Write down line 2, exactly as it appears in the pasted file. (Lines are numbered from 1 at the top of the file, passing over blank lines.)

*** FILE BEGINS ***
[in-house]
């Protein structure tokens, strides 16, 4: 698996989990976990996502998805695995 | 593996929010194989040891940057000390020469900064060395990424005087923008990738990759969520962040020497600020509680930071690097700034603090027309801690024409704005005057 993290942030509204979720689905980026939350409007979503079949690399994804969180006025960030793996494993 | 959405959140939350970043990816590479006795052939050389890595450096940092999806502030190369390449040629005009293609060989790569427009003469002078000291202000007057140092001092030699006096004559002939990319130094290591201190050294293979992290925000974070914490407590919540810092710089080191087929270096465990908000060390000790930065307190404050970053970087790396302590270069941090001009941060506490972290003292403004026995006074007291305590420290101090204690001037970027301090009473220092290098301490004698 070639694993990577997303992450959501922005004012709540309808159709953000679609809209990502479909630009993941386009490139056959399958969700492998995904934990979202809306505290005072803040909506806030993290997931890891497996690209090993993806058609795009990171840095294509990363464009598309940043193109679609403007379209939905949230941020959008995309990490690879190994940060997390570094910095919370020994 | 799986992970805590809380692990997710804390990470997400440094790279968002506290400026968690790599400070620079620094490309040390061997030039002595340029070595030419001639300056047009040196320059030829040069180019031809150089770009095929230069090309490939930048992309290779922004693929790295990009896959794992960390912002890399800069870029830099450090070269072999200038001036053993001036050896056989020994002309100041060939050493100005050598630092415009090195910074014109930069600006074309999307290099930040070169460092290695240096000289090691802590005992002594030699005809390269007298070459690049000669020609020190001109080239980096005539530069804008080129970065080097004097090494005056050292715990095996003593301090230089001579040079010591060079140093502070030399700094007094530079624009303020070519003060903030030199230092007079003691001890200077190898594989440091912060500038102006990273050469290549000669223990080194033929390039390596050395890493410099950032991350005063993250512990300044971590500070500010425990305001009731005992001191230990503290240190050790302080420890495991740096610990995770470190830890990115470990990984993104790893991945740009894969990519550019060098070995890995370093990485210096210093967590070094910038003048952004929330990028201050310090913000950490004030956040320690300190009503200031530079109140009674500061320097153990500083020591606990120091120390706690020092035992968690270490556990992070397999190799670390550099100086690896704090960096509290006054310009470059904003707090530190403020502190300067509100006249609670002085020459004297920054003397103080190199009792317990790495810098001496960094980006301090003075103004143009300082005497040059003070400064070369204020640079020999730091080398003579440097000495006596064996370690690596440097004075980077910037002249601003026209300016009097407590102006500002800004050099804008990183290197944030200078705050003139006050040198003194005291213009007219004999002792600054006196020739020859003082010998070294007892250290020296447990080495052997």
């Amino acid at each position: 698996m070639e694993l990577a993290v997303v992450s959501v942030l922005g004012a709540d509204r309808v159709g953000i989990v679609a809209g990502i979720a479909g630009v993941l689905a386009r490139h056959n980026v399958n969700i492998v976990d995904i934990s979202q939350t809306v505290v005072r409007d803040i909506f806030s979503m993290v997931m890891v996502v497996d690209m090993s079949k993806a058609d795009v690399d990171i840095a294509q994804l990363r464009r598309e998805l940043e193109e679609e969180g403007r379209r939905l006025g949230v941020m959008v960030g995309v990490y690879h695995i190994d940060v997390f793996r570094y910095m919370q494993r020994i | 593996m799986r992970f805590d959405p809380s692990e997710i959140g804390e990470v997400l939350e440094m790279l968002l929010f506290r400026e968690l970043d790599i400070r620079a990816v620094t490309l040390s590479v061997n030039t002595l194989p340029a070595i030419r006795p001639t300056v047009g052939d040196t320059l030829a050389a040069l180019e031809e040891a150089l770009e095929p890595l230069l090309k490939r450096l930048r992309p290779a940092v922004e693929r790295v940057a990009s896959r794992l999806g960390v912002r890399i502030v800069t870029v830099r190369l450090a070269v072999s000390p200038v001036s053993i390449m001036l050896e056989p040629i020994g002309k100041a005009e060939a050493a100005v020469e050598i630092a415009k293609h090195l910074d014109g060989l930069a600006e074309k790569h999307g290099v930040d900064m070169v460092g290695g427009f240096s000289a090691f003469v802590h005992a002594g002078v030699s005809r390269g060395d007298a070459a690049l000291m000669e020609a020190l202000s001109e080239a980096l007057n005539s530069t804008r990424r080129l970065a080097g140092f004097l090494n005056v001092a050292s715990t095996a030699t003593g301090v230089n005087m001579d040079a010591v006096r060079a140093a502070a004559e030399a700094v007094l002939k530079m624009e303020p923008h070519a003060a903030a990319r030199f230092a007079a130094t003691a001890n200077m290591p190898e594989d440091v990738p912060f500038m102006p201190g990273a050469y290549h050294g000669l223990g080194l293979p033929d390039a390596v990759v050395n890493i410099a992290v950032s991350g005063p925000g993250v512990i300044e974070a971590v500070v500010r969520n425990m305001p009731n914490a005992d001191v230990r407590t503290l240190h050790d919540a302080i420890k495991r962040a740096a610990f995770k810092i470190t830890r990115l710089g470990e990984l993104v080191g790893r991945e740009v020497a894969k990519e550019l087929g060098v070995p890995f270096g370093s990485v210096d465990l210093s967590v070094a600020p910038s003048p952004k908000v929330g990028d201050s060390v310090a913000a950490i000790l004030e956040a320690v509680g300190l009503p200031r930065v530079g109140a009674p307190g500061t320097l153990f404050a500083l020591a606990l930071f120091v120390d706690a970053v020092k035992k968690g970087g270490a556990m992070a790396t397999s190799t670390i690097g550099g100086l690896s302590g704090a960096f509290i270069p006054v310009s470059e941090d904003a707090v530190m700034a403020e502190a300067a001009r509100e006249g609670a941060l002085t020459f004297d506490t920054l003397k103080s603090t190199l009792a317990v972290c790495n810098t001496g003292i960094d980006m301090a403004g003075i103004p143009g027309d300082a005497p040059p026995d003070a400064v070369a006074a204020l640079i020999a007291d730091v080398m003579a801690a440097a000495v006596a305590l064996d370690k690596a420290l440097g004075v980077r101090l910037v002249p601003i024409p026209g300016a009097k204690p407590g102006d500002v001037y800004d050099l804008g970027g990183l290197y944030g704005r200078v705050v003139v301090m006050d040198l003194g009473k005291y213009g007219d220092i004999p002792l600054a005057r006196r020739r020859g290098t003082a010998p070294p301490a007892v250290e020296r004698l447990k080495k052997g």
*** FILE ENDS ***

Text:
């Protein structure tokens, strides 16, 4: 698996989990976990996502998805695995 | 593996929010194989040891940057000390020469900064060395990424005087923008990738990759969520962040020497600020509680930071690097700034603090027309801690024409704005005057 993290942030509204979720689905980026939350409007979503079949690399994804969180006025960030793996494993 | 959405959140939350970043990816590479006795052939050389890595450096940092999806502030190369390449040629005009293609060989790569427009003469002078000291202000007057140092001092030699006096004559002939990319130094290591201190050294293979992290925000974070914490407590919540810092710089080191087929270096465990908000060390000790930065307190404050970053970087790396302590270069941090001009941060506490972290003292403004026995006074007291305590420290101090204690001037970027301090009473220092290098301490004698 070639694993990577997303992450959501922005004012709540309808159709953000679609809209990502479909630009993941386009490139056959399958969700492998995904934990979202809306505290005072803040909506806030993290997931890891497996690209090993993806058609795009990171840095294509990363464009598309940043193109679609403007379209939905949230941020959008995309990490690879190994940060997390570094910095919370020994 | 799986992970805590809380692990997710804390990470997400440094790279968002506290400026968690790599400070620079620094490309040390061997030039002595340029070595030419001639300056047009040196320059030829040069180019031809150089770009095929230069090309490939930048992309290779922004693929790295990009896959794992960390912002890399800069870029830099450090070269072999200038001036053993001036050896056989020994002309100041060939050493100005050598630092415009090195910074014109930069600006074309999307290099930040070169460092290695240096000289090691802590005992002594030699005809390269007298070459690049000669020609020190001109080239980096005539530069804008080129970065080097004097090494005056050292715990095996003593301090230089001579040079010591060079140093502070030399700094007094530079624009303020070519003060903030030199230092007079003691001890200077190898594989440091912060500038102006990273050469290549000669223990080194033929390039390596050395890493410099950032991350005063993250512990300044971590500070500010425990305001009731005992001191230990503290240190050790302080420890495991740096610990995770470190830890990115470990990984993104790893991945740009894969990519550019060098070995890995370093990485210096210093967590070094910038003048952004929330990028201050310090913000950490004030956040320690300190009503200031530079109140009674500061320097153990500083020591606990120091120390706690020092035992968690270490556990992070397999190799670390550099100086690896704090960096509290006054310009470059904003707090530190403020502190300067509100006249609670002085020459004297920054003397103080190199009792317990790495810098001496960094980006301090003075103004143009300082005497040059003070400064070369204020640079020999730091080398003579440097000495006596064996370690690596440097004075980077910037002249601003026209300016009097407590102006500002800004050099804008990183290197944030200078705050003139006050040198003194005291213009007219004999002792600054006196020739020859003082010998070294007892250290020296447990080495052997």